It’s been two years since the European Super League collapsed from fruition
President of Atletico Madrid Enrique Cerezo has publicised his stance on the infamous Super league voicing that the outcome is “inevitable and will go on in coming years.”
“Nobody can put obstacles to a new competition. The Super League will go on. Here or in a few years, it will come out,” Cerezo said in an interview with El Chiringuito.
The Spanish president’s comments sparked the unsaid gossip of a reformation of the coalition, particularly since Barcelona president Joan Laporta said the Super League “could be a reality by 2025” last month.
Awaiting the verdict on the legality of the Super League, Laporta believes the decision would be as crucial as the Bosman ruling, which allowed footballers to move on a free transfer at the end of their contracts.
“This Spring, we’ll have the verdict on the Super League. For clubs, it will be like what the Bosman ruling meant for players,” Laporta said.
“If the decision is favourable, the Super League could be a reality by 2025. If it isn’t, the steps we decide to take will depend on what the verdict says. The degree of the victory will dictate what we can do with the Super League,” the famed Barca president said.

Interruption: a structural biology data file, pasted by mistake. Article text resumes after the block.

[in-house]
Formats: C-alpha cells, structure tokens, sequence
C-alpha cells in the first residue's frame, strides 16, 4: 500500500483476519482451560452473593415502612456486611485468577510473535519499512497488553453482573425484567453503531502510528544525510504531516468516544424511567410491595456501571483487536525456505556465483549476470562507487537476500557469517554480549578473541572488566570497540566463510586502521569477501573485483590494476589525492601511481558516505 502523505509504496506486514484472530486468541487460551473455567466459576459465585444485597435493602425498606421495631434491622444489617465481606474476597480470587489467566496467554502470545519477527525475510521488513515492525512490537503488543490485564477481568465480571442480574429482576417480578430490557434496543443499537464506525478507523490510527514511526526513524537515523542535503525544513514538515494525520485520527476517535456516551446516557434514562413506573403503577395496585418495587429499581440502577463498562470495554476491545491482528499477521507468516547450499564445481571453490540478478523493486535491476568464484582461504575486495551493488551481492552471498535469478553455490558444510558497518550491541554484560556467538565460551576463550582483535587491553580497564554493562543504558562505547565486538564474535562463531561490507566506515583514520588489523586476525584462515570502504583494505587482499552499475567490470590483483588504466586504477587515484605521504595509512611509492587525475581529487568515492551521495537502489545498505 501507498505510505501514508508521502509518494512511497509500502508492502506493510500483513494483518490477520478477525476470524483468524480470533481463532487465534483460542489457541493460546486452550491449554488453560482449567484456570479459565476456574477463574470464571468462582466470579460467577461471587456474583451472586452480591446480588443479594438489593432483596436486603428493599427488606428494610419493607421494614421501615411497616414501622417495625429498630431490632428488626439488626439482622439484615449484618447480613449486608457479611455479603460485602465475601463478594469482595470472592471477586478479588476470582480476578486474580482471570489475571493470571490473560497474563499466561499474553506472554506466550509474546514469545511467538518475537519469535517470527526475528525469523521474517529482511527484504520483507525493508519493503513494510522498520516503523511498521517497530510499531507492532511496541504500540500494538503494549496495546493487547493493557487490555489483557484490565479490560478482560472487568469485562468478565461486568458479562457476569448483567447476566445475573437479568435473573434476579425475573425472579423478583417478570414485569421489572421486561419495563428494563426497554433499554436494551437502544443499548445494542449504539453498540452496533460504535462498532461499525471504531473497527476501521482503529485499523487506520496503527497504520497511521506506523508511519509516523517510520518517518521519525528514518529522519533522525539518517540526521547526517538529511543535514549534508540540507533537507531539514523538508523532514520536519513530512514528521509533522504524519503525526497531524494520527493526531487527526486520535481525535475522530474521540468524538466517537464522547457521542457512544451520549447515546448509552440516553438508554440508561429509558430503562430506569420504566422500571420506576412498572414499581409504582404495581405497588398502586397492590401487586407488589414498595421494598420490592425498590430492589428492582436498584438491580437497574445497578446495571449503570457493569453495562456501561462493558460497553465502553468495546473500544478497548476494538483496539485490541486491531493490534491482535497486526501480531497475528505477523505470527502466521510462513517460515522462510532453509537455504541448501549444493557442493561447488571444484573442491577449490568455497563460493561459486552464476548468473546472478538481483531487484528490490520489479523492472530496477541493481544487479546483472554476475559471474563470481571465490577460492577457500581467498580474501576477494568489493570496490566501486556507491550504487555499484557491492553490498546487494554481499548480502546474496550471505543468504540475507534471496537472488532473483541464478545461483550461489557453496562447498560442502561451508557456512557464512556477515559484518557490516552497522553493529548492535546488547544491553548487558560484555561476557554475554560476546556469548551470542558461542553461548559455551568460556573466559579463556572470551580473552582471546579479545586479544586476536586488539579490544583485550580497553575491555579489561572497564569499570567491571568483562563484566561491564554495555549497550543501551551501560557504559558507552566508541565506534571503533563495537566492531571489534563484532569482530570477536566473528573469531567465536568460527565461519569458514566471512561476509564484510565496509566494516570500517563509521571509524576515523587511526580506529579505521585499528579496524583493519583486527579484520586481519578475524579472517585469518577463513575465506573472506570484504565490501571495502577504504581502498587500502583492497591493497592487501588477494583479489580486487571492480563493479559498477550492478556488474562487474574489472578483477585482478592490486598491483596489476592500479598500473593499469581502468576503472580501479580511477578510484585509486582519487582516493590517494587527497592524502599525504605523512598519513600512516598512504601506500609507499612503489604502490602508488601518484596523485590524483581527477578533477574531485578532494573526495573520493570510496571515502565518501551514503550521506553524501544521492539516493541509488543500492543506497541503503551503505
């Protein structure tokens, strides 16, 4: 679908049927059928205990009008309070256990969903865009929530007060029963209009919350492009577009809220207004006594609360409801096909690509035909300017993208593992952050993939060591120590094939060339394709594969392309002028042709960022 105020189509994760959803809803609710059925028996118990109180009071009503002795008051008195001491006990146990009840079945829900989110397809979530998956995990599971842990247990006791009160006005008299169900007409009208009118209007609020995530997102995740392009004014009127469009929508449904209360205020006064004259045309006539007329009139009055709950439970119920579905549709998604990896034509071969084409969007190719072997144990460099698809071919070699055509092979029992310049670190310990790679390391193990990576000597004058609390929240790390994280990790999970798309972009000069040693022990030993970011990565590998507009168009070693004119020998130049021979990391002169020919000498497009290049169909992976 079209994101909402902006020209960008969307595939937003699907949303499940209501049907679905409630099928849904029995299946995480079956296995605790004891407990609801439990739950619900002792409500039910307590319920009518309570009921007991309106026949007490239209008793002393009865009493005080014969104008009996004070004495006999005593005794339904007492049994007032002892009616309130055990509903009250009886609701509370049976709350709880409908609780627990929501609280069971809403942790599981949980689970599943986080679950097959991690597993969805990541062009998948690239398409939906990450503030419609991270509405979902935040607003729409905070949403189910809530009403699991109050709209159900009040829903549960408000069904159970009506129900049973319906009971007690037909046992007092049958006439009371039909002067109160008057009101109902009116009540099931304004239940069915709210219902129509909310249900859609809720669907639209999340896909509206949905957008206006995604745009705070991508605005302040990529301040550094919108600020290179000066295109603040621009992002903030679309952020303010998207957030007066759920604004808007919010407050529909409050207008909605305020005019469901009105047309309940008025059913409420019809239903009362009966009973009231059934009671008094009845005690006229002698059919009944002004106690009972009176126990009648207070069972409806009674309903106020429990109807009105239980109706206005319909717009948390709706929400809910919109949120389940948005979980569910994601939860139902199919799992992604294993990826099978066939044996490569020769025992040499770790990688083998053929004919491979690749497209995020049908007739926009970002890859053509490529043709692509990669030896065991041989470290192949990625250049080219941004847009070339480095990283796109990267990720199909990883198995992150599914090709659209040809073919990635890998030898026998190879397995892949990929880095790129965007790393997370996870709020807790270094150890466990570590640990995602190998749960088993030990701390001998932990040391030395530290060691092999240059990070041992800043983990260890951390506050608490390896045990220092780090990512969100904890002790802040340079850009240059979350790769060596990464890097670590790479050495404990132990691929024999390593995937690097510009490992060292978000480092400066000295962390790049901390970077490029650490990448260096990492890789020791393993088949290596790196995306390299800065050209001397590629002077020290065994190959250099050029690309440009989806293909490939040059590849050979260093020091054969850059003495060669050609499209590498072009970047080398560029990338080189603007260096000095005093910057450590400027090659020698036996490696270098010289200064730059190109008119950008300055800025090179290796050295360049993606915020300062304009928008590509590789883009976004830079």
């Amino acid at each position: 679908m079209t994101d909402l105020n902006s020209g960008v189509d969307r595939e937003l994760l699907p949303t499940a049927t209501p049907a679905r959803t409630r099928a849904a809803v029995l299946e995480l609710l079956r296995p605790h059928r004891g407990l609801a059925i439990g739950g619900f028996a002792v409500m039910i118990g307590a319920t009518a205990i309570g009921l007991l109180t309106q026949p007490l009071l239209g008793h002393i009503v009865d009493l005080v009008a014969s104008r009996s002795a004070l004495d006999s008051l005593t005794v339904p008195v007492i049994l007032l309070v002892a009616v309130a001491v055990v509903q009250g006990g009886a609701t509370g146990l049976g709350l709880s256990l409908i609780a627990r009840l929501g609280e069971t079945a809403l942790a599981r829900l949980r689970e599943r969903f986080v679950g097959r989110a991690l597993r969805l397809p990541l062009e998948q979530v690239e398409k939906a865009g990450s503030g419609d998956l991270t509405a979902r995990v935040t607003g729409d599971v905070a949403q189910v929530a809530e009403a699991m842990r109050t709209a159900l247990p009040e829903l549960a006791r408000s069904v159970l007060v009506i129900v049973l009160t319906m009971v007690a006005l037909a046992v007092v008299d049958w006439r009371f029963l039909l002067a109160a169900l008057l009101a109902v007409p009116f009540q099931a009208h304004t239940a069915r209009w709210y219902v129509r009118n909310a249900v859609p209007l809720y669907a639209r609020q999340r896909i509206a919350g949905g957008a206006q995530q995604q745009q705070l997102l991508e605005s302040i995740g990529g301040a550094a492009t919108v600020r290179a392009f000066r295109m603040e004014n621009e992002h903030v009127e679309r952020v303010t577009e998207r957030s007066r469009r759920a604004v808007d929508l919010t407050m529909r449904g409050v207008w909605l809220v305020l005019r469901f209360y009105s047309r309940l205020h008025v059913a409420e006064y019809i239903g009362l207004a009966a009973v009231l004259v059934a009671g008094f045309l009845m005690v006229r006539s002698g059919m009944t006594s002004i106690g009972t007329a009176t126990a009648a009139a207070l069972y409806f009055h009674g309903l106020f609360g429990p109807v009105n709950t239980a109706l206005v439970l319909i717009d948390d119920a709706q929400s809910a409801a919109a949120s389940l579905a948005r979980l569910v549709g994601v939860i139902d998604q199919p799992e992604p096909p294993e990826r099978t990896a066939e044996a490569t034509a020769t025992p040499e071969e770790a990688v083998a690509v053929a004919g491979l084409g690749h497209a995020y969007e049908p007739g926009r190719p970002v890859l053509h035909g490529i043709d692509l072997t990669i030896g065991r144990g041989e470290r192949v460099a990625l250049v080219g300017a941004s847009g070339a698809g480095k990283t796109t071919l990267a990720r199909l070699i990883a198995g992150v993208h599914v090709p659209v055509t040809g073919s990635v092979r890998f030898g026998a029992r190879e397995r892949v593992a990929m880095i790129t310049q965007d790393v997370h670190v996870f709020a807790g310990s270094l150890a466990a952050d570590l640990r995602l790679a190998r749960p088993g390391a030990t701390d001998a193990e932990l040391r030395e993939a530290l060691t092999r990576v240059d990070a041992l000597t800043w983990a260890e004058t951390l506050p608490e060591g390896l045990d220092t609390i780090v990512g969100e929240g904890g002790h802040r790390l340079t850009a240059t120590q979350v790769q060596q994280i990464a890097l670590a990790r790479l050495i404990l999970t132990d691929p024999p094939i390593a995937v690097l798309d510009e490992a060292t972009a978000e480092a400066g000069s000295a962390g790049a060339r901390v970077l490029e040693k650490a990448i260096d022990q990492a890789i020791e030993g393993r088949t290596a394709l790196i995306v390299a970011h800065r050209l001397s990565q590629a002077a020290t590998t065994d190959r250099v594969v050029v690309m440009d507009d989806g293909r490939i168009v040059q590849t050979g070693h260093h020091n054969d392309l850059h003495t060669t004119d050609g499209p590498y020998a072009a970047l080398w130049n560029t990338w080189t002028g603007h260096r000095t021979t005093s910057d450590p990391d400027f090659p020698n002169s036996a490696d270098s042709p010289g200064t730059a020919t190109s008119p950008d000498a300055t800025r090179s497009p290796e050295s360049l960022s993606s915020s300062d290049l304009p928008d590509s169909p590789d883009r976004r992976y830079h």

This April will mark the second year anniversary of the beginning of the failure of the European Super League.
Heavily slammed by fans, politicians, and football’s governing bodies, nine of its founding clubs withdrew from the decision leaving Real Madrid, Barcelona, and Juventus still vouching for the proposed Champions League replacement.
FIFA, UEFA, and local leagues are hoping the European Court of Justice (ECJ) rules against the views of Real Madrid, Juventus, and Barcelona as many view the Super League to be elitist and exclusionary, removing healthy competition from within the football league.
A LaLiga report in December has claimed that a European Super League would “destroy national leagues in the medium term,” finding that most clubs would suffer a 55% drop in revenue.
“The Super League isn’t the format of a competition – it’s an ideological concept,” LaLiga president Javier Tebas said.
“This is a problem of governance. The big clubs want power in European football. We all know clubs should have more power, but every club. The Super League say clubs should be masters of their own destiny and I agree, but that’s all clubs, big and small, as happens in LaLiga,” Tebas added.